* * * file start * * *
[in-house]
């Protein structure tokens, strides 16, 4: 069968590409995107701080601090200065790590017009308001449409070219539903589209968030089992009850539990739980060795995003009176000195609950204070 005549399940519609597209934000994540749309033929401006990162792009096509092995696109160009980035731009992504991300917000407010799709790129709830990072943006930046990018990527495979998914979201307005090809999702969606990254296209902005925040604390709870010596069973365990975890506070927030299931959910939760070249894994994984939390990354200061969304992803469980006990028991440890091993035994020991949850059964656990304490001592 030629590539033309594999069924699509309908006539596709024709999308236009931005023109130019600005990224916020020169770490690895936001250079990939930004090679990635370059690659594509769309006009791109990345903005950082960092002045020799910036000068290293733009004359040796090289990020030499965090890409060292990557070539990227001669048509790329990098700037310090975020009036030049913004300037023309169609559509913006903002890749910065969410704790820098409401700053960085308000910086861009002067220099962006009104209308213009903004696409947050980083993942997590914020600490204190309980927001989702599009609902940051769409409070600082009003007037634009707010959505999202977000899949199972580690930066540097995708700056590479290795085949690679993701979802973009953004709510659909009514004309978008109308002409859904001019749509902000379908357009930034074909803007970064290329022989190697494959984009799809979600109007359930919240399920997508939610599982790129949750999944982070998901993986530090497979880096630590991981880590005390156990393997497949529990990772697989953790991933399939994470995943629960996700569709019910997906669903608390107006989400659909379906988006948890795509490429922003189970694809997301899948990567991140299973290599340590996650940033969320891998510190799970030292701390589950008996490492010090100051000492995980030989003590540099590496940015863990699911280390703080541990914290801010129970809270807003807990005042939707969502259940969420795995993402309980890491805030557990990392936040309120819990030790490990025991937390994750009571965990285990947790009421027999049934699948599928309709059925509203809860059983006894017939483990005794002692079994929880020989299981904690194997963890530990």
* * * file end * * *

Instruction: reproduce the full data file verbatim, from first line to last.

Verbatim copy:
[in-house]
């Protein structure tokens, strides 16, 4: 069968590409995107701080601090200065790590017009308001449409070219539903589209968030089992009850539990739980060795995003009176000195609950204070 005549399940519609597209934000994540749309033929401006990162792009096509092995696109160009980035731009992504991300917000407010799709790129709830990072943006930046990018990527495979998914979201307005090809999702969606990254296209902005925040604390709870010596069973365990975890506070927030299931959910939760070249894994994984939390990354200061969304992803469980006990028991440890091993035994020991949850059964656990304490001592 030629590539033309594999069924699509309908006539596709024709999308236009931005023109130019600005990224916020020169770490690895936001250079990939930004090679990635370059690659594509769309006009791109990345903005950082960092002045020799910036000068290293733009004359040796090289990020030499965090890409060292990557070539990227001669048509790329990098700037310090975020009036030049913004300037023309169609559509913006903002890749910065969410704790820098409401700053960085308000910086861009002067220099962006009104209308213009903004696409947050980083993942997590914020600490204190309980927001989702599009609902940051769409409070600082009003007037634009707010959505999202977000899949199972580690930066540097995708700056590479290795085949690679993701979802973009953004709510659909009514004309978008109308002409859904001019749509902000379908357009930034074909803007970064290329022989190697494959984009799809979600109007359930919240399920997508939610599982790129949750999944982070998901993986530090497979880096630590991981880590005390156990393997497949529990990772697989953790991933399939994470995943629960996700569709019910997906669903608390107006989400659909379906988006948890795509490429922003189970694809997301899948990567991140299973290599340590996650940033969320891998510190799970030292701390589950008996490492010090100051000492995980030989003590540099590496940015863990699911280390703080541990914290801010129970809270807003807990005042939707969502259940969420795995993402309980890491805030557990990392936040309120819990030790490990025991937390994750009571965990285990947790009421027999049934699948599928309709059925509203809860059983006894017939483990005794002692079994929880020989299981904690194997963890530990």